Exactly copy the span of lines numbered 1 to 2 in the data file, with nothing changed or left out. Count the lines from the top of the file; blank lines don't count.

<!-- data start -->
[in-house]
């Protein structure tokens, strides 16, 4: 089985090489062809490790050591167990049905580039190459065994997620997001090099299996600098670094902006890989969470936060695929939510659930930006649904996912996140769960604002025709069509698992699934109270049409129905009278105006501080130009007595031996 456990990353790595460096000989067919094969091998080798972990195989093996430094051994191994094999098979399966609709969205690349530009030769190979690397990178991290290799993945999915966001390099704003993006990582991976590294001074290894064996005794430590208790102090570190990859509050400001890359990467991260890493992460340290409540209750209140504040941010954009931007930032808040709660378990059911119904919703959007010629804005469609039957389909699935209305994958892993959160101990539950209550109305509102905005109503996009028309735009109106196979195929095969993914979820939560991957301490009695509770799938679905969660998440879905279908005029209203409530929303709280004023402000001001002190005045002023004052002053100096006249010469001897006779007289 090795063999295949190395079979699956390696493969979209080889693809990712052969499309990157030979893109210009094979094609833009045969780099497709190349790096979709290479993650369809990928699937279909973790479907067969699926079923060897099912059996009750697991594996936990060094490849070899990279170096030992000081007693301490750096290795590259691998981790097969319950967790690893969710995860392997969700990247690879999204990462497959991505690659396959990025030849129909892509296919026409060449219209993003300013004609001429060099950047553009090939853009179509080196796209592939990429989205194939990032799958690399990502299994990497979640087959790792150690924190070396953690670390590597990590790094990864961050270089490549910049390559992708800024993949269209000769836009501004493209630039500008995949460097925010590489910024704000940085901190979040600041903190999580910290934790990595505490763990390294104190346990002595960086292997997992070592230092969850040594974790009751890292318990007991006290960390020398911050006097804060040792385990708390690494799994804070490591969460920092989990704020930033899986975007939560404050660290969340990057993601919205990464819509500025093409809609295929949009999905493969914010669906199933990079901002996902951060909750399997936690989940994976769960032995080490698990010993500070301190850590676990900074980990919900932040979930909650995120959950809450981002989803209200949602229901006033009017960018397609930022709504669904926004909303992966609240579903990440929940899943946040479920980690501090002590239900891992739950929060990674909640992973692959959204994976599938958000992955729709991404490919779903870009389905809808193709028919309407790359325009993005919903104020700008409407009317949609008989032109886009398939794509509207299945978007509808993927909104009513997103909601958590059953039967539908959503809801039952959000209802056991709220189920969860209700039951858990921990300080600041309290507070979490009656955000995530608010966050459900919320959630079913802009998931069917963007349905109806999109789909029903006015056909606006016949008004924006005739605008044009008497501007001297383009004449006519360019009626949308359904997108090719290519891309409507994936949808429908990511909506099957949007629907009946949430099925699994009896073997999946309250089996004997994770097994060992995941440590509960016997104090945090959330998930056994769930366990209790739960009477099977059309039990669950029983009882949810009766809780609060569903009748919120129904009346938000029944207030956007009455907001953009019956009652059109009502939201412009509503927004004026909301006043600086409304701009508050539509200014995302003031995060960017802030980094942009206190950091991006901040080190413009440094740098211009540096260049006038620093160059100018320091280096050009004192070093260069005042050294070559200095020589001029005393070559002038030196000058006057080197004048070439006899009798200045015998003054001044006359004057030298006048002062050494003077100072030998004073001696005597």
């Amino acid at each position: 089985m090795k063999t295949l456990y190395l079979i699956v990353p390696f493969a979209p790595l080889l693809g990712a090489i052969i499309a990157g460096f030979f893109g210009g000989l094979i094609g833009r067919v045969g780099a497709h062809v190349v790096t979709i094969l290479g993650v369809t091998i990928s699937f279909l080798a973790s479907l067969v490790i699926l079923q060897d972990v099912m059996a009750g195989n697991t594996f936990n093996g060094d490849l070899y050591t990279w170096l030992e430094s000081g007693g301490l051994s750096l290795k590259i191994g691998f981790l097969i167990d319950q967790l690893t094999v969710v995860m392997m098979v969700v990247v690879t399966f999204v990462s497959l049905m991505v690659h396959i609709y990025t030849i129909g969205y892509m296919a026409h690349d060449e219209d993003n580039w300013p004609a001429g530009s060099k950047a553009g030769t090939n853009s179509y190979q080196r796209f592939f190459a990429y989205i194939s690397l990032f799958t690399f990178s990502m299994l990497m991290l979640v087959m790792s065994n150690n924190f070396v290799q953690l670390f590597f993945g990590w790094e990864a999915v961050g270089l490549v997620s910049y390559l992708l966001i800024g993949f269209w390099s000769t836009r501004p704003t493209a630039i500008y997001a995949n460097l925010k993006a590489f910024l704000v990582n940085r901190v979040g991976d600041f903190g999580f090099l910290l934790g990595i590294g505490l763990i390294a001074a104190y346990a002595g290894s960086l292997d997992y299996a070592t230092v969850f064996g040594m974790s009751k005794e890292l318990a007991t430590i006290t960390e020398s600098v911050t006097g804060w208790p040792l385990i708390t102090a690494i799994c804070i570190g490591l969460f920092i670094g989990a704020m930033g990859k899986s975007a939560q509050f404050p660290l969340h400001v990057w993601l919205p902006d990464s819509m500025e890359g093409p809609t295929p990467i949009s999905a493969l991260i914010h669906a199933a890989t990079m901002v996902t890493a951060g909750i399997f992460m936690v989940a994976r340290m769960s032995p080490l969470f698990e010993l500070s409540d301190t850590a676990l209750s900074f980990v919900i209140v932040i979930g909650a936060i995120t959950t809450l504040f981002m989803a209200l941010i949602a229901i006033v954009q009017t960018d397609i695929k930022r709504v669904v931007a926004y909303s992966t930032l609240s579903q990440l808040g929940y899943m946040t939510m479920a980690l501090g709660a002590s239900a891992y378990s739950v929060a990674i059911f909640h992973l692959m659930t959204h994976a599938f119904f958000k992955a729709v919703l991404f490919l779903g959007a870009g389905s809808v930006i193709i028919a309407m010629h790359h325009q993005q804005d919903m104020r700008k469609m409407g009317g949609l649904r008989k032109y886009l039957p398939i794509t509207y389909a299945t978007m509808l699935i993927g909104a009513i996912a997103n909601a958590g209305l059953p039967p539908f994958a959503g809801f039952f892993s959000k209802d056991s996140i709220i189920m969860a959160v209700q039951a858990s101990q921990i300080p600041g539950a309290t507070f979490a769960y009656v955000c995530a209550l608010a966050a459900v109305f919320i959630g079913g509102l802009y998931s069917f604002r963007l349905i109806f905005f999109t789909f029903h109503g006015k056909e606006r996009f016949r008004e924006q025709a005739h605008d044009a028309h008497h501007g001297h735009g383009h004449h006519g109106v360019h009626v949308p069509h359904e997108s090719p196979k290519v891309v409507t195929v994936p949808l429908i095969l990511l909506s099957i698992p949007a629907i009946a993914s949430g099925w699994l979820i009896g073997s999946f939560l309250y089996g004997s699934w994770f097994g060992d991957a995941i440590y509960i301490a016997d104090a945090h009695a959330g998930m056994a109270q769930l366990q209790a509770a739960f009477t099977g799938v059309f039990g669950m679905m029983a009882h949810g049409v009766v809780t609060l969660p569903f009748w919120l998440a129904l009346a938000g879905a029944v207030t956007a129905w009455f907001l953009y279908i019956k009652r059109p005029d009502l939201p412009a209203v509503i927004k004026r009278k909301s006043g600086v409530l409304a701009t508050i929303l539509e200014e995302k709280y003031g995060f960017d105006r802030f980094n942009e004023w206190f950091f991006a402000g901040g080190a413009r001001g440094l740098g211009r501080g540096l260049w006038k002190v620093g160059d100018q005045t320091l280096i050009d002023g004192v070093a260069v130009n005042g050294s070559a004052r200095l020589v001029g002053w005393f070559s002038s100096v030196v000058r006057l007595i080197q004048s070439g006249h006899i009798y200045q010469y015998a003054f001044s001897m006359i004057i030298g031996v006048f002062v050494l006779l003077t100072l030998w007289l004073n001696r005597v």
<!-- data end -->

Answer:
[in-house]
């Protein structure tokens, strides 16, 4: 089985090489062809490790050591167990049905580039190459065994997620997001090099299996600098670094902006890989969470936060695929939510659930930006649904996912996140769960604002025709069509698992699934109270049409129905009278105006501080130009007595031996 456990990353790595460096000989067919094969091998080798972990195989093996430094051994191994094999098979399966609709969205690349530009030769190979690397990178991290290799993945999915966001390099704003993006990582991976590294001074290894064996005794430590208790102090570190990859509050400001890359990467991260890493992460340290409540209750209140504040941010954009931007930032808040709660378990059911119904919703959007010629804005469609039957389909699935209305994958892993959160101990539950209550109305509102905005109503996009028309735009109106196979195929095969993914979820939560991957301490009695509770799938679905969660998440879905279908005029209203409530929303709280004023402000001001002190005045002023004052002053100096006249010469001897006779007289 090795063999295949190395079979699956390696493969979209080889693809990712052969499309990157030979893109210009094979094609833009045969780099497709190349790096979709290479993650369809990928699937279909973790479907067969699926079923060897099912059996009750697991594996936990060094490849070899990279170096030992000081007693301490750096290795590259691998981790097969319950967790690893969710995860392997969700990247690879999204990462497959991505690659396959990025030849129909892509296919026409060449219209993003300013004609001429060099950047553009090939853009179509080196796209592939990429989205194939990032799958690399990502299994990497979640087959790792150690924190070396953690670390590597990590790094990864961050270089490549910049390559992708800024993949269209000769836009501004493209630039500008995949460097925010590489910024704000940085901190979040600041903190999580910290934790990595505490763990390294104190346990002595960086292997997992070592230092969850040594974790009751890292318990007991006290960390020398911050006097804060040792385990708390690494799994804070490591969460920092989990704020930033899986975007939560404050660290969340990057993601919205990464819509500025093409809609295929949009999905493969914010669906199933990079901002996902951060909750399997936690989940994976769960032995080490698990010993500070301190850590676990900074980990919900932040979930909650995120959950809450981002989803209200949602229901006033009017960018397609930022709504669904926004909303992966609240579903990440929940899943946040479920980690501090002590239900891992739950929060990674909640992973692959959204994976599938958000992955729709991404490919779903870009389905809808193709028919309407790359325009993005919903104020700008409407009317949609008989032109886009398939794509509207299945978007509808993927909104009513997103909601958590059953039967539908959503809801039952959000209802056991709220189920969860209700039951858990921990300080600041309290507070979490009656955000995530608010966050459900919320959630079913802009998931069917963007349905109806999109789909029903006015056909606006016949008004924006005739605008044009008497501007001297383009004449006519360019009626949308359904997108090719290519891309409507994936949808429908990511909506099957949007629907009946949430099925699994009896073997999946309250089996004997994770097994060992995941440590509960016997104090945090959330998930056994769930366990209790739960009477099977059309039990669950029983009882949810009766809780609060569903009748919120129904009346938000029944207030956007009455907001953009019956009652059109009502939201412009509503927004004026909301006043600086409304701009508050539509200014995302003031995060960017802030980094942009206190950091991006901040080190413009440094740098211009540096260049006038620093160059100018320091280096050009004192070093260069005042050294070559200095020589001029005393070559002038030196000058006057080197004048070439006899009798200045015998003054001044006359004057030298006048002062050494003077100072030998004073001696005597």